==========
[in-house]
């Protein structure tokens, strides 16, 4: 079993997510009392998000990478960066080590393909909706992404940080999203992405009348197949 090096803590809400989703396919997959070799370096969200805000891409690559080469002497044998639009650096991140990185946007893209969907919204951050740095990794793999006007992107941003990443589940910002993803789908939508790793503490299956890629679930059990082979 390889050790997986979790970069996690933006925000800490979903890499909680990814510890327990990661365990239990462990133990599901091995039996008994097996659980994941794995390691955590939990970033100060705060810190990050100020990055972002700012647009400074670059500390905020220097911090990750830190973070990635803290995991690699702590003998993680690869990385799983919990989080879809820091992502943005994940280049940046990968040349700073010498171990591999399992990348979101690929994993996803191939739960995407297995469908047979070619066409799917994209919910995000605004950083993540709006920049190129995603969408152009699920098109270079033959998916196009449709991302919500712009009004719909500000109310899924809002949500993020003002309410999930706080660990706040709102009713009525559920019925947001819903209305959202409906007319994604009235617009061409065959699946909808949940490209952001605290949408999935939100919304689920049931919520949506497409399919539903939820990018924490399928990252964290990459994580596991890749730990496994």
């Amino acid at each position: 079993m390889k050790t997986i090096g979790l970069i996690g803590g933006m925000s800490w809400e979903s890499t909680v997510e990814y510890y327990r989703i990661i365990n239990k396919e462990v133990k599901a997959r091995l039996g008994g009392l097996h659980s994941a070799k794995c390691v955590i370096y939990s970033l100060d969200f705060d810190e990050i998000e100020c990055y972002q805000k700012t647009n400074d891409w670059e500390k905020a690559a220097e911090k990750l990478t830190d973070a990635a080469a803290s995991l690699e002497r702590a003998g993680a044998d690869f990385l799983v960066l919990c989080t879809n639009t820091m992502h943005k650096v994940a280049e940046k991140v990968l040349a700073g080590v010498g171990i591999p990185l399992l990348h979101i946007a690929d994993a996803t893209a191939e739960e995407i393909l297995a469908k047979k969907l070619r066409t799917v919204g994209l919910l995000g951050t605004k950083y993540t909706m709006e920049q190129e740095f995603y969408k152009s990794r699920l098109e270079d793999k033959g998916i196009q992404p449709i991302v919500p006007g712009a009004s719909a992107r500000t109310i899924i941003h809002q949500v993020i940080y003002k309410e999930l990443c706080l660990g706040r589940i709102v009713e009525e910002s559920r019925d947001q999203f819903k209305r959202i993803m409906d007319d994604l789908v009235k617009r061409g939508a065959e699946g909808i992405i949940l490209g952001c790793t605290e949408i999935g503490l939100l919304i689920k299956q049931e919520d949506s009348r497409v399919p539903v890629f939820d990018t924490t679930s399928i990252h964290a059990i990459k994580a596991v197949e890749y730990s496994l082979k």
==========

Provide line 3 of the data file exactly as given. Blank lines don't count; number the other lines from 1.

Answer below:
């Amino acid at each position: 079993m390889k050790t997986i090096g979790l970069i996690g803590g933006m925000s800490w809400e979903s890499t909680v997510e990814y510890y327990r989703i990661i365990n239990k396919e462990v133990k599901a997959r091995l039996g008994g009392l097996h659980s994941a070799k794995c390691v955590i370096y939990s970033l100060d969200f705060d810190e990050i998000e100020c990055y972002q805000k700012t647009n400074d891409w670059e500390k905020a690559a220097e911090k990750l990478t830190d973070a990635a080469a803290s995991l690699e002497r702590a003998g993680a044998d690869f990385l799983v960066l919990c989080t879809n639009t820091m992502h943005k650096v994940a280049e940046k991140v990968l040349a700073g080590v010498g171990i591999p990185l399992l990348h979101i946007a690929d994993a996803t893209a191939e739960e995407i393909l297995a469908k047979k969907l070619r066409t799917v919204g994209l919910l995000g951050t605004k950083y993540t909706m709006e920049q190129e740095f995603y969408k152009s990794r699920l098109e270079d793999k033959g998916i196009q992404p449709i991302v919500p006007g712009a009004s719909a992107r500000t109310i899924i941003h809002q949500v993020i940080y003002k309410e999930l990443c706080l660990g706040r589940i709102v009713e009525e910002s559920r019925d947001q999203f819903k209305r959202i993803m409906d007319d994604l789908v009235k617009r061409g939508a065959e699946g909808i992405i949940l490209g952001c790793t605290e949408i999935g503490l939100l919304i689920k299956q049931e919520d949506s009348r497409v399919p539903v890629f939820d990018t924490t679930s399928i990252h964290a059990i990459k994580a596991v197949e890749y730990s496994l082979k």